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Career and Education Opportunities for Industrial Production Managers in North Carolina

North Carolina has a population of 9,380,884, which has grown by 16.54% over the past decade. Nicknamed the "Tar Heel State," its capital is Raleigh, though its largest city is Charlotte.

About 6,080 people are currently employed as industrial production managers in North Carolina. By 2016, this is expected to shrink 7% to 5,680 people employed. This is better than the nation as a whole, where employment opportunities for industrial production managers are expected to shrink by about 7.7%. In general, industrial production managers plan, direct, or coordinate the work activities and resources necessary for manufacturing products in accordance with cost, quality, and quantity specifications.

Income for industrial production managers is about $36 hourly or $75,470 per year on average in North Carolina. Nationally, their income is about $40 hourly or $83,290 annually. Incomes for industrial production managers are not quite as good as in the overall category of Industrial in North Carolina, and not quite as good as the overall Industrial category nationally. People working as industrial production managers can fill a number of jobs, such as: production coordinator, operations manager, and factory superintendent.

In 2008, there were a total of 5,497,808 jobs in North Carolina. The average annual income was $35,249 in 2008, up from $34,865 the preceding year. The unemployment rate in North Carolina was 10.6% in 2009, which has grown by 4.4% since the previous year. Approximately 22.5% of North Carolina residents have college degrees, which is lower than the national average.

The top industries in North Carolina include beverage product manufacturing, tobacco manufacturing, and pharmaceutical preparation manufacturing. Notable tourist destinations include the Mint Museum Shops, the Carolinas Aviation Museum, and the McGill Rose Garden.

CITIES WITH Industrial Production Manager OPPORTUNITIES IN North Carolina


JOB DESCRIPTION: Industrial Production Manager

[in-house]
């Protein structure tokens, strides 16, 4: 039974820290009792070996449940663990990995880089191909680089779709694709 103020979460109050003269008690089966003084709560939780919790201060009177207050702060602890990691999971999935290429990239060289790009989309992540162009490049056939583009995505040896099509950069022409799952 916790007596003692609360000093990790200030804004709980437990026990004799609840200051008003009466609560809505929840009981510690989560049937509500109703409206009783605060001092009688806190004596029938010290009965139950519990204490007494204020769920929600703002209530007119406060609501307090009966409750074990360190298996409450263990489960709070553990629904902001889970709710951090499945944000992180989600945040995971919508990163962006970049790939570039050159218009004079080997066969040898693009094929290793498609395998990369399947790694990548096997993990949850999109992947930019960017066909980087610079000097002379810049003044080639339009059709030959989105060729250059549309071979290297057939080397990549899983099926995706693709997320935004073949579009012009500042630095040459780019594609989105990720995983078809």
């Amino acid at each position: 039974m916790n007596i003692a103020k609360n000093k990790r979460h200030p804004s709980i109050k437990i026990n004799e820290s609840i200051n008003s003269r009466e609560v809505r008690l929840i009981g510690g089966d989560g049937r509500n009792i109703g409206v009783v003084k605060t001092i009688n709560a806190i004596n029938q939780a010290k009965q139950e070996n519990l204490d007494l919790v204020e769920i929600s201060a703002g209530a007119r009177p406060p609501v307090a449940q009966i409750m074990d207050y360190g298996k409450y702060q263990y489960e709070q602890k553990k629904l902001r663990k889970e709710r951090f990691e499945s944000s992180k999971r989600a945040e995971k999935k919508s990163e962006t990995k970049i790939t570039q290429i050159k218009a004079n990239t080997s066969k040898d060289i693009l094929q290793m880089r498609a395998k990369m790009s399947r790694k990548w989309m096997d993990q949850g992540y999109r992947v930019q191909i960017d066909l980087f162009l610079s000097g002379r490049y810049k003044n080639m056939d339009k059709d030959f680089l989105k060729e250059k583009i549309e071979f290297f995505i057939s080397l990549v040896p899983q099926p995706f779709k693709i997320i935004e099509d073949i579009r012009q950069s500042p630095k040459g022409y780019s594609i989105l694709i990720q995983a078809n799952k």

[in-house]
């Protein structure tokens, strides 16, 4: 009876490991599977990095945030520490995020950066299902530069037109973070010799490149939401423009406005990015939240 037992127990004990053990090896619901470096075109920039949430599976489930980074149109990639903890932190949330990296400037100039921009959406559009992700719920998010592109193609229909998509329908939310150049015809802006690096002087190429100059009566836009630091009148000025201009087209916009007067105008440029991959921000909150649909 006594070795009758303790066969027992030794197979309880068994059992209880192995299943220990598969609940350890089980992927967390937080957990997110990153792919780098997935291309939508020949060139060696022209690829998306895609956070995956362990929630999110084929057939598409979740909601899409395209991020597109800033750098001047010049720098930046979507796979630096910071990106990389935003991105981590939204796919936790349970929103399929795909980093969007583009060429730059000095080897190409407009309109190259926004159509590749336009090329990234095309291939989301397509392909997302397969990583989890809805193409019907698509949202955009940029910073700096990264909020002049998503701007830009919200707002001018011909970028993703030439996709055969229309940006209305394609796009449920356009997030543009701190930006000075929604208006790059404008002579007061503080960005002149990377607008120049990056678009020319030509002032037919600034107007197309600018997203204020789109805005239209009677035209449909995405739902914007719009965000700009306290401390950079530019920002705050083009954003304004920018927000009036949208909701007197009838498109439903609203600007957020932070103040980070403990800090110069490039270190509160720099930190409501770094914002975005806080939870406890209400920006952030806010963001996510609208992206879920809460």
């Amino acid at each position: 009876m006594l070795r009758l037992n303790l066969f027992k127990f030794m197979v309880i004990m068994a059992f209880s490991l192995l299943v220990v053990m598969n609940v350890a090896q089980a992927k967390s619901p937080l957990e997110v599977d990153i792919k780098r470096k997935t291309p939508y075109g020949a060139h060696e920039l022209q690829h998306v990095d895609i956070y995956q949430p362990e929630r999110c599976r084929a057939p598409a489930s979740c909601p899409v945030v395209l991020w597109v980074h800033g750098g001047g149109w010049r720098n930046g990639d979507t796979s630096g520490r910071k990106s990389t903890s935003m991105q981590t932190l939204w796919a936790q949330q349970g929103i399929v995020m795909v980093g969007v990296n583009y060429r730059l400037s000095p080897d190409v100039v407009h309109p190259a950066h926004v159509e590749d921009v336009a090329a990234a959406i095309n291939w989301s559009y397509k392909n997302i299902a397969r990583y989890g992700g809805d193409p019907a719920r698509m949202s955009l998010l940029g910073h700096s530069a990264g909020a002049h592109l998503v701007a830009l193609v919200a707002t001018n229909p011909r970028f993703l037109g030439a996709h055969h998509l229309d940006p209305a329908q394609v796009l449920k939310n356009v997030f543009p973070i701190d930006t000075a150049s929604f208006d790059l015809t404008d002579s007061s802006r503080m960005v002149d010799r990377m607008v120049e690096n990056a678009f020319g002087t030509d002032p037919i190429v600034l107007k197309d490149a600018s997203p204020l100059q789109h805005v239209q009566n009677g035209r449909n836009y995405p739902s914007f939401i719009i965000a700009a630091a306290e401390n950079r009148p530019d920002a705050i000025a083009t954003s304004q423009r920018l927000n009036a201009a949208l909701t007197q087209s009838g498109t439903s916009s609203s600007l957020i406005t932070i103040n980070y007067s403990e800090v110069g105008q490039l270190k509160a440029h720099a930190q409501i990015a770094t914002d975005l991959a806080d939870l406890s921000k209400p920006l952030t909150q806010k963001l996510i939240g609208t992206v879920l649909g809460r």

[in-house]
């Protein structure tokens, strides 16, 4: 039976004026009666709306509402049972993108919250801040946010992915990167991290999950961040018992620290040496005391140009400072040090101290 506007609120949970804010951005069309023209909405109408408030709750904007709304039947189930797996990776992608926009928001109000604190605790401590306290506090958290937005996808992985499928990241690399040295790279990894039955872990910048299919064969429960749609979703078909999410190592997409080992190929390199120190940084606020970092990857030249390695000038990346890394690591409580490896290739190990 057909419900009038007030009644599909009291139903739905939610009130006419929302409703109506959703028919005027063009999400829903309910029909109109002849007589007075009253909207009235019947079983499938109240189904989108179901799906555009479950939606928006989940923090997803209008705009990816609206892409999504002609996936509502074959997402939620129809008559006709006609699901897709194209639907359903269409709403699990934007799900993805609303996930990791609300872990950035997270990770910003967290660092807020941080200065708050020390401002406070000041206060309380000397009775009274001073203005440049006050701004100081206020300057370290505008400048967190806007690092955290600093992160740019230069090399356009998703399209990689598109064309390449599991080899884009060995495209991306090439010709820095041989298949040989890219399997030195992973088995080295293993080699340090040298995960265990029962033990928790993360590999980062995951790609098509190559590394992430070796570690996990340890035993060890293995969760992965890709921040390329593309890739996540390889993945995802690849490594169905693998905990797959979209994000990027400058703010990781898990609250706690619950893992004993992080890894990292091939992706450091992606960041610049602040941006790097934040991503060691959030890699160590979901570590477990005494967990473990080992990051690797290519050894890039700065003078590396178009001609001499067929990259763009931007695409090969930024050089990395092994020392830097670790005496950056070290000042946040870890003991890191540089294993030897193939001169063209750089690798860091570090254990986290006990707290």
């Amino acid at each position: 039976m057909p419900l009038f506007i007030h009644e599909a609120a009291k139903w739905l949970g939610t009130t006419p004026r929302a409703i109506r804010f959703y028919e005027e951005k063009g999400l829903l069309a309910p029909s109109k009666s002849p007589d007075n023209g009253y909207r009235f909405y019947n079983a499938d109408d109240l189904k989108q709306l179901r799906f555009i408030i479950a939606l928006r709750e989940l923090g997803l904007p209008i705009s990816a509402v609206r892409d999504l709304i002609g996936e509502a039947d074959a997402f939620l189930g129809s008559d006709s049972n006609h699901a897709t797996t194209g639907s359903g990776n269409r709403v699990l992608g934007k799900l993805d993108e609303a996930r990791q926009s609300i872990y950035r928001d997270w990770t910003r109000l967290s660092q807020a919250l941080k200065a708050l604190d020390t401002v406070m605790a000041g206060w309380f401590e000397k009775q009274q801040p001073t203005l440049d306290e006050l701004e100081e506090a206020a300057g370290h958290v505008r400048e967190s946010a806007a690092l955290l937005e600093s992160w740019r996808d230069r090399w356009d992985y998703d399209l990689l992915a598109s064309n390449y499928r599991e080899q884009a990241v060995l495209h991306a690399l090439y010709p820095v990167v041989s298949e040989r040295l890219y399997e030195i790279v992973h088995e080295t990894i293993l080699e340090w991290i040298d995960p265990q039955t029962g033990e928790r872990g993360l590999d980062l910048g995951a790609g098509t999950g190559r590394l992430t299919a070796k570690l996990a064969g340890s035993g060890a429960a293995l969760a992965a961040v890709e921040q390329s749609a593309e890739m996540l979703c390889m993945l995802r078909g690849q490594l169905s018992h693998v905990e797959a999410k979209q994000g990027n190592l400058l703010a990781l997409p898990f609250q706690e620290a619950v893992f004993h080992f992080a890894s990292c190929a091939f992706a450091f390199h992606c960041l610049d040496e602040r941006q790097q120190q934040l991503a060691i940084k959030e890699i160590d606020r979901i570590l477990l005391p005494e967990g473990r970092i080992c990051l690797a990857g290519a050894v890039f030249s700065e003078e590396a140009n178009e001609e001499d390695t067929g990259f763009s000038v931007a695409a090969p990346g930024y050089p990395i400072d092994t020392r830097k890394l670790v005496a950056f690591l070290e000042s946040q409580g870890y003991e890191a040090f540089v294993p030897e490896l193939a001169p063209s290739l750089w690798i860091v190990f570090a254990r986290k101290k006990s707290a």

Industrial Production Manager video from the State of New Jersey Dept. of Labor and Workforce Development

In general, industrial production managers plan, direct, or coordinate the work activities and resources necessary for manufacturing products in accordance with cost, quality, and quantity specifications.

Every day, industrial production managers are expected to be able to think through problems and come up with general rules. They need to listen to and understand others in meetings. It is also important that they articulate ideas and problems.

Similar jobs with educational opportunities in North Carolina include:

  • Chief Executive Officer. Determine and formulate policies and provide the overall direction of companies or private and public sector organizations within the guidelines set up by a board of directors or similar governing body. Plan, direct, or coordinate operational activities at the highest level of management with the help of subordinate executives and staff managers.
  • Crop and Livestock Manager. Direct and coordinate, through subordinate supervisory personnel, activities of workers engaged in agricultural crop production for corporations, cooperatives, or other owners.
  • Engineering Manager. Plan, direct, or coordinate activities in such fields as architecture and engineering or research and development in these fields.
  • Shipping Receiving Manager. Plan, direct, and coordinate the storage and distribution operations within an organization or the activities of organizations that are engaged in storing and distributing materials and products.

LOCATION INFORMATION: North Carolina

North Carolina
North Carolina photo by Jan van der Crabben

North Carolina has a population of 9,380,884, which has grown by 16.54% over the past 10 years. Nicknamed the "Tar Heel State," its capital is Raleigh, though its most populous city is Charlotte. In 2008, there were a total of 5,497,808 jobs in North Carolina. The average annual income was $35,249 in 2008, up from $34,865 the preceding year. The unemployment rate in North Carolina was 10.6% in 2009, which has grown by 4.4% since the previous year. Approximately 22.5% of North Carolina residents have college degrees, which is lower than the national average.

The top industries in North Carolina include beverage product manufacturing, tobacco manufacturing, and pharmaceutical preparation manufacturing. Notable tourist destinations include the Mint Hill Country Doctors Museum, the Levine Museum of the New South, and the McGill Rose Garden.